Laura tucking into some incredibly pretty Japanese treats © Laura Crawford
Laura Crawford, Destination Editor for Japan, recently returned from a trip to Ky?sh?, Japan.
Tell us more? I spent five days travelling around northern Ky?sh?, meeting local craftspeople and traditional food producers, with a side trip to historic bathing spot Takeo Onsen.
In a nutshell? Like many other regions in Japan, northern Ky?sh? has a strong tradition of artisans producing goods using techniques honed and passed down through generations. I was lucky enough to go off the beaten track to visit workshops and family-run factories dotted all around Saga and Fukuoka prefectures: glassware makers, tea producers, sake brewers, indigo dyers, vinegar fermenters, washi (traditional paper) makers and more.
Watching Arita’s master potters at work © Laura Crawford
You?d be a muppet to miss? If you have an interest in ceramics, history, or both, the town of Arita is well worth a visit. Kilns in Arita have been producing porcelain since the 1600s ? the old quarry, where half a mountain appears to have been carved away, gives some idea of the scale. A few kilns in the area are still run by the same families after many generations. At a museum in town you can see the finely decorated 2m-high vase (made by the Fukagawa family) that was a grand prize winner at the Paris Exposition Universelle of 1900.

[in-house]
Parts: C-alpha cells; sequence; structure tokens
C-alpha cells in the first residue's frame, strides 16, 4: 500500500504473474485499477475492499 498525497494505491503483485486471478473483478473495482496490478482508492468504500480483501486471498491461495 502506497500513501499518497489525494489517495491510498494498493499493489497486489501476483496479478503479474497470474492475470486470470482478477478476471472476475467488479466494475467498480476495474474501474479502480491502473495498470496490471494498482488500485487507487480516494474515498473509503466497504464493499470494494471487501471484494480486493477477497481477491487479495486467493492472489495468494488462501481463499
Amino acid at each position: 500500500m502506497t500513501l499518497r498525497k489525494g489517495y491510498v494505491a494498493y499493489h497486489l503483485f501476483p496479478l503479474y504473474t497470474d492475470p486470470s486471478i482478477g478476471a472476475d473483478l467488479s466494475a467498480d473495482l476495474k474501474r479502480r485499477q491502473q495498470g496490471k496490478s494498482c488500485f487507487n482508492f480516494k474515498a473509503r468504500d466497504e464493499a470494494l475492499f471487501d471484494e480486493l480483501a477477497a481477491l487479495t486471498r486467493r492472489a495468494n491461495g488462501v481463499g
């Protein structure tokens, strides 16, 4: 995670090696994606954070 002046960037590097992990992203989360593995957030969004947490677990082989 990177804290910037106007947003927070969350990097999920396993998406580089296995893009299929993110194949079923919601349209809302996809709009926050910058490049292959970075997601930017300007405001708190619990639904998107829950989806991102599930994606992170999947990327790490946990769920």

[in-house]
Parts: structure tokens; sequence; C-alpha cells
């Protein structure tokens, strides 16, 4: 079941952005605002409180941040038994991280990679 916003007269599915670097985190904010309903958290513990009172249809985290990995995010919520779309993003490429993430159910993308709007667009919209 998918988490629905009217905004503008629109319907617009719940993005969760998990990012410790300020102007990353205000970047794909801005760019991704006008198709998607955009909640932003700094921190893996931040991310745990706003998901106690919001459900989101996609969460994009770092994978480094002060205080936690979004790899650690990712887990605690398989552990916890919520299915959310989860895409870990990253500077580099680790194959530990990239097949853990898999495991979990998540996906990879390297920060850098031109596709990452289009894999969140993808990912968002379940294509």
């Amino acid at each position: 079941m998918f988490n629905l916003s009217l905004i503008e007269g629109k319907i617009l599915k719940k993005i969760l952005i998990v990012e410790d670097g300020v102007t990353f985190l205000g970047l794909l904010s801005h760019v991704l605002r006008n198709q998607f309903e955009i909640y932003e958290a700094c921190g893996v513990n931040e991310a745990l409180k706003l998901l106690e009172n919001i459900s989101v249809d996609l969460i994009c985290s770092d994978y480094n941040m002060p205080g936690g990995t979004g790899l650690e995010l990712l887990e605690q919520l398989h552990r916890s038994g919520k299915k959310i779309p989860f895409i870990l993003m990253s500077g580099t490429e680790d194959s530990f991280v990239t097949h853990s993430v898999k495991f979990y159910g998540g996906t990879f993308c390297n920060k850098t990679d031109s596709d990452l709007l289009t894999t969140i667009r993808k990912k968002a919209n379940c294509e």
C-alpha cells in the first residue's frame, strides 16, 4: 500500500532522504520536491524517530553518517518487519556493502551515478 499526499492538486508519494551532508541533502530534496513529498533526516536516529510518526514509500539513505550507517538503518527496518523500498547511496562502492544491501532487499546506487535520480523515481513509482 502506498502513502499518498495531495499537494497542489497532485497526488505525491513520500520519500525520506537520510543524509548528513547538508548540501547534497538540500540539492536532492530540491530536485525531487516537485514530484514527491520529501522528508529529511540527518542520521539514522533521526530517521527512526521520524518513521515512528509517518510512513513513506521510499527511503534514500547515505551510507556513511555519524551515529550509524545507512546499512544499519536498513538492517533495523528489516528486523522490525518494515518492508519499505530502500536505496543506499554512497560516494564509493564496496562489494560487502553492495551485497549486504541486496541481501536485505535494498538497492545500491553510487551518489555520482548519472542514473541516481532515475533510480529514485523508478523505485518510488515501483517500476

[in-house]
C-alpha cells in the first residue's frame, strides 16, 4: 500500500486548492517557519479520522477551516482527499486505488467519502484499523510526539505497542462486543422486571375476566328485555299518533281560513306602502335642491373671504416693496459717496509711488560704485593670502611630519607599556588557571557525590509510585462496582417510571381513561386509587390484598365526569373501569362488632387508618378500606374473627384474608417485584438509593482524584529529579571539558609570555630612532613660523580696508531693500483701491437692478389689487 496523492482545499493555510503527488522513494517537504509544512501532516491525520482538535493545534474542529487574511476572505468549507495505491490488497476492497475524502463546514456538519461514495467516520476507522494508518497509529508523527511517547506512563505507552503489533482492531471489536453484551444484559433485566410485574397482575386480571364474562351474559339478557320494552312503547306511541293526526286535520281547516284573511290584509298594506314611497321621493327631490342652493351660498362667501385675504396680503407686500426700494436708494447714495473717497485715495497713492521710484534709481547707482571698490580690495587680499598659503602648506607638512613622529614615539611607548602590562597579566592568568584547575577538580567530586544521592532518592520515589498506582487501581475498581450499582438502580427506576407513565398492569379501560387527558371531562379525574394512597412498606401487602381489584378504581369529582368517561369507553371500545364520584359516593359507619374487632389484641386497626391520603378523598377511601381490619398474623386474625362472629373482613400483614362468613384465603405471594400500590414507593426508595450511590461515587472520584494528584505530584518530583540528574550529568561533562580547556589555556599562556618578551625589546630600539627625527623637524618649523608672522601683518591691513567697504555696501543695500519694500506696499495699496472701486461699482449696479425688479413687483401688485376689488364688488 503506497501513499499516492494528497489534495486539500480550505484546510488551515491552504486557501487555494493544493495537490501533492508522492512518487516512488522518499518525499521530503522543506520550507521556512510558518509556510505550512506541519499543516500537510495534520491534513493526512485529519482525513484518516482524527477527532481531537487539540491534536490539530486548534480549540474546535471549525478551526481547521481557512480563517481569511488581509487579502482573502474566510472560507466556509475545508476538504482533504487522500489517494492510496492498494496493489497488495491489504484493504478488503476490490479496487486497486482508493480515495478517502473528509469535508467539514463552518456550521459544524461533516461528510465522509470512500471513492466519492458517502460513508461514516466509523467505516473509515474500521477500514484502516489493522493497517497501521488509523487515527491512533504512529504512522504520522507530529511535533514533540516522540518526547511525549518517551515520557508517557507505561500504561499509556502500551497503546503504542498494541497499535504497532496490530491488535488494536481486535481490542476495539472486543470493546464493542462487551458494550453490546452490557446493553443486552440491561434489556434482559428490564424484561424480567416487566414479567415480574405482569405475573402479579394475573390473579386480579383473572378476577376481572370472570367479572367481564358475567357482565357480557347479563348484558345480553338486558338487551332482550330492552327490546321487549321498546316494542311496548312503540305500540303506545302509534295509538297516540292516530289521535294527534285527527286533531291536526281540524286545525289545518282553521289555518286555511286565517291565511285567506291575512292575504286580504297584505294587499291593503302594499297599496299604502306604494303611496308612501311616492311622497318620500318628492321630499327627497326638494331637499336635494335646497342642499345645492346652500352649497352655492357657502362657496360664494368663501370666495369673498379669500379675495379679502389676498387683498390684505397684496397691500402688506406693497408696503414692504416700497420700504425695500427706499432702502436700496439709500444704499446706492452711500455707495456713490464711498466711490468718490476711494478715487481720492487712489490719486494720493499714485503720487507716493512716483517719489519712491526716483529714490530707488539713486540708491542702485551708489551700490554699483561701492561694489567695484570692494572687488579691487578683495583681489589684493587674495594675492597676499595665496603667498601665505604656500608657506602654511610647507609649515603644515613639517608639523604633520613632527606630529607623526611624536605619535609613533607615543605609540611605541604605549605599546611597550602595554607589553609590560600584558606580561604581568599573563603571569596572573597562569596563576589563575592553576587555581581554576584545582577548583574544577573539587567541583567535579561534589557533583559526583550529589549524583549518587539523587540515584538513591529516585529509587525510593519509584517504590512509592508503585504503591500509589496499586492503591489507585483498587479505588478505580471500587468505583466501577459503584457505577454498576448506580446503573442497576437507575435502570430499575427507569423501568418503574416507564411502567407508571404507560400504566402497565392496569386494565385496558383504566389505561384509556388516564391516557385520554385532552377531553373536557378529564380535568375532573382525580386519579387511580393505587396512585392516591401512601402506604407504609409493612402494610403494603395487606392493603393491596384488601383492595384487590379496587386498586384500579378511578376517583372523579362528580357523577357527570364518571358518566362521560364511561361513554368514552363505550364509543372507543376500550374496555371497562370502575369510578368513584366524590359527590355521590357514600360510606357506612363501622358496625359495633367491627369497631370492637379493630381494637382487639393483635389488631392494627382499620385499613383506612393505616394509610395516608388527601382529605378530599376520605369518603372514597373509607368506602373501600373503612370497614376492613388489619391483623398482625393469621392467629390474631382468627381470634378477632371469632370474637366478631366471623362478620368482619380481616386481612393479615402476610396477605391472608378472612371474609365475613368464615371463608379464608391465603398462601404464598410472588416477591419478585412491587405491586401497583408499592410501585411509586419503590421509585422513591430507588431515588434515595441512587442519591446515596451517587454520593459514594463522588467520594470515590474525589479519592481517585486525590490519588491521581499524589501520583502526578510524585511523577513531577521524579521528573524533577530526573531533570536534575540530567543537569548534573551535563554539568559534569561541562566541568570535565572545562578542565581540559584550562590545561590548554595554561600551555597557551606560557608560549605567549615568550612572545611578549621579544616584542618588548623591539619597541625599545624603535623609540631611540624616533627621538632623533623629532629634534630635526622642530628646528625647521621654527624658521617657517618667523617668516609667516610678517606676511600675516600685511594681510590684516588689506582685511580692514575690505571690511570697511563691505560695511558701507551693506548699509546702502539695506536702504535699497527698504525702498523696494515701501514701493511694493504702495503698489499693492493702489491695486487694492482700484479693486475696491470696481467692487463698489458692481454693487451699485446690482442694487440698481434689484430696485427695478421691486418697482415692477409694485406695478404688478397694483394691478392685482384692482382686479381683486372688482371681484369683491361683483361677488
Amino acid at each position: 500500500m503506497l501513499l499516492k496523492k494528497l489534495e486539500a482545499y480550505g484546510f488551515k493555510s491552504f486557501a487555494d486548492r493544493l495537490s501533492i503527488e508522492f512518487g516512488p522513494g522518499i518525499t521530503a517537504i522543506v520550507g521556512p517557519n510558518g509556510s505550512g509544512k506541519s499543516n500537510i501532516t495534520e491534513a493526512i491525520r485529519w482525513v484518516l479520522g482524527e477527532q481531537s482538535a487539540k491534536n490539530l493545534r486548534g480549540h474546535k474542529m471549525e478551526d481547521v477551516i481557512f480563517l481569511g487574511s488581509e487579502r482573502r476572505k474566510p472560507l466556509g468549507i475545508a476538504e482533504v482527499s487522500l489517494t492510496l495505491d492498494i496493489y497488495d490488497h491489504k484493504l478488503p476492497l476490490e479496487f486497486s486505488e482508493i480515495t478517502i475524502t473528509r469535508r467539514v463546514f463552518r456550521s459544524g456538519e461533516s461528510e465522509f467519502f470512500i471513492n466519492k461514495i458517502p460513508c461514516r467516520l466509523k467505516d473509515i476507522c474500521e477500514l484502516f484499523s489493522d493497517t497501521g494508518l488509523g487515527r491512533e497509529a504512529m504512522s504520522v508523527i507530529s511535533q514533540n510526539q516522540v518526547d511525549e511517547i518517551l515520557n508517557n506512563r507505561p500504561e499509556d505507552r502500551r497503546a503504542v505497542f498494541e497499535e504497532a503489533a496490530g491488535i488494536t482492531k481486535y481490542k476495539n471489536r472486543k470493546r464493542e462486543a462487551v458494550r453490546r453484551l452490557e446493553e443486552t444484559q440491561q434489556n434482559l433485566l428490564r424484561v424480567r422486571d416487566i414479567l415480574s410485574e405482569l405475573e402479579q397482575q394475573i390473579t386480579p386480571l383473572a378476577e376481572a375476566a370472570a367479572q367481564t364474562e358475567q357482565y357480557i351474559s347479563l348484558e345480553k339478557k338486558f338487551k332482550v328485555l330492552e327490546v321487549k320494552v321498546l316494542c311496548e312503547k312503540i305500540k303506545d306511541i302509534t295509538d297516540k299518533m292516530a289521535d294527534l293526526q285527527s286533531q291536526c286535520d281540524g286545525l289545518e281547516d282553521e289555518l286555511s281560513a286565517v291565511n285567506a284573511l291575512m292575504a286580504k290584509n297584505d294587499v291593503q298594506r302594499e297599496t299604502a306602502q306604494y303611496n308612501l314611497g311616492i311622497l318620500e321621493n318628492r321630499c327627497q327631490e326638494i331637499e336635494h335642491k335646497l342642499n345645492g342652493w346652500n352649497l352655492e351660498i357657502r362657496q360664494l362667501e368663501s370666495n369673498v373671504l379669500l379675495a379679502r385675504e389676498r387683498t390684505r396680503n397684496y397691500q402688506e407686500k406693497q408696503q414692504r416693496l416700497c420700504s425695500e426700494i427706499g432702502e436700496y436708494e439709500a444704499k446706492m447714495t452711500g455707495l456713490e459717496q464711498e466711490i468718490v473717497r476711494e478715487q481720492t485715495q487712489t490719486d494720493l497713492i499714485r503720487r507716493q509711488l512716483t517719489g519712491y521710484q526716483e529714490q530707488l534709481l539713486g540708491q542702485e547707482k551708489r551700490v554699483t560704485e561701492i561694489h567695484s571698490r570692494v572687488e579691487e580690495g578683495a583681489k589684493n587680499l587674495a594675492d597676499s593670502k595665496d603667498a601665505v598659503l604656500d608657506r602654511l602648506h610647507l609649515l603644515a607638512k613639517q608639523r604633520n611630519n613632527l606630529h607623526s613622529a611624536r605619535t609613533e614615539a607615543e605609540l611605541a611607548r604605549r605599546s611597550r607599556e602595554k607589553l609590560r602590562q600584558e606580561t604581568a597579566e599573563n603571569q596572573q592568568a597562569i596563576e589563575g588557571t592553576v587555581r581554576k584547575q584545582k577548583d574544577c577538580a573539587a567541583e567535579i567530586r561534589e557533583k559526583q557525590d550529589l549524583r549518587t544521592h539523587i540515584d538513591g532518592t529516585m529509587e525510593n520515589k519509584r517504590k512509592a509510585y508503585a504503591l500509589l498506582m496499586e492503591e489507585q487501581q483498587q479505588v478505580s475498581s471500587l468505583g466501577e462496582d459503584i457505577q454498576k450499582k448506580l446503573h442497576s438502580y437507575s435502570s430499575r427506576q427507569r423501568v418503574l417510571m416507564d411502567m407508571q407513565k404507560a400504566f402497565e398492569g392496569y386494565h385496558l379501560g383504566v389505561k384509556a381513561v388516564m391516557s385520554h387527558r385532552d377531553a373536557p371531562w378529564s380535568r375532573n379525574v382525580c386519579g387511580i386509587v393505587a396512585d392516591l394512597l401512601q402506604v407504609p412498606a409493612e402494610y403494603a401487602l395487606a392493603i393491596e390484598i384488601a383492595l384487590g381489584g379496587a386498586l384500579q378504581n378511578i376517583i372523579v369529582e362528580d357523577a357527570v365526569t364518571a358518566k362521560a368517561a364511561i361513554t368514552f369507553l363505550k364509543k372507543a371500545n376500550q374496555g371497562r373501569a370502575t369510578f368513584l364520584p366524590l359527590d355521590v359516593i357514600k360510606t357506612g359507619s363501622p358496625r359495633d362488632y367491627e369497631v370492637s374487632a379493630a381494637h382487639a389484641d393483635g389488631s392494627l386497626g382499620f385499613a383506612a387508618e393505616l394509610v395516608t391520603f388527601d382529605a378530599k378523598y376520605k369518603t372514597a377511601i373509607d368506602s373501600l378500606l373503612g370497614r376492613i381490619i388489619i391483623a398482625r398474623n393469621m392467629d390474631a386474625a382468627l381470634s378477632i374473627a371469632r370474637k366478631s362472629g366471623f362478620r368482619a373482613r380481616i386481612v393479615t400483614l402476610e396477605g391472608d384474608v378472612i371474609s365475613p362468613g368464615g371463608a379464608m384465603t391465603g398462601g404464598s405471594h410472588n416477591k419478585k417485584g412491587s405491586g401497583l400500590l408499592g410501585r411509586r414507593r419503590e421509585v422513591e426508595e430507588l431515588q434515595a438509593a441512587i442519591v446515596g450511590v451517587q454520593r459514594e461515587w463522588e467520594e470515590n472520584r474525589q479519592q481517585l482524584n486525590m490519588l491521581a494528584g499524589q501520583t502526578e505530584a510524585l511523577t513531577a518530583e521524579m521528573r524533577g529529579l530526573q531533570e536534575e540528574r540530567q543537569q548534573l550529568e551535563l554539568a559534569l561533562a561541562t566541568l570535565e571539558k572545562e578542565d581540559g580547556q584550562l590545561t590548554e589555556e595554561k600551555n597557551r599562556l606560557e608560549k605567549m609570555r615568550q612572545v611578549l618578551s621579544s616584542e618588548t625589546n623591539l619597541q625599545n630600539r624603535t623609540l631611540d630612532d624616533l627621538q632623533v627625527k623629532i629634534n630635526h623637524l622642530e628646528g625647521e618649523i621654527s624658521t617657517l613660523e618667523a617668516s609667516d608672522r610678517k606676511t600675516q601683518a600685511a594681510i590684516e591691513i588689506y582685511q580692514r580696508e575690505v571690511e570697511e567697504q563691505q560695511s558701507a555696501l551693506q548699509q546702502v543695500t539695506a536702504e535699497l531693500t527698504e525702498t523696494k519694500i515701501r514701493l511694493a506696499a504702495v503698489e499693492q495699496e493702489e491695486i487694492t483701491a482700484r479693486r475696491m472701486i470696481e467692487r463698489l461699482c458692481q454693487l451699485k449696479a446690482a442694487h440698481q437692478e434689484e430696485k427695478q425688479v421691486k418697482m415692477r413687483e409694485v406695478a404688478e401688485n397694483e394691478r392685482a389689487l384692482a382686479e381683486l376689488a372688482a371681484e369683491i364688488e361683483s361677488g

Good grub" The speciality in the city of Fukuoka is tonkotsu ramen ? aka Hakata ramen ? noodles with a rich, pork-based broth. While I could have happily slurped on bowlfuls of that every day, I did get a chance to try a bunch of other regional treats, including Saga beef (as melt-in-the-mouth as the more well-known Kobe beef), and a multi-course meal featuring vinegar as an ingredient in every dish (even the dessert).
A cup of tea would go down a treat in this unusual, but no less beautiful, mug © Laura Crawford
Fridge magnet or better" I came back with a small horde, including a colour-...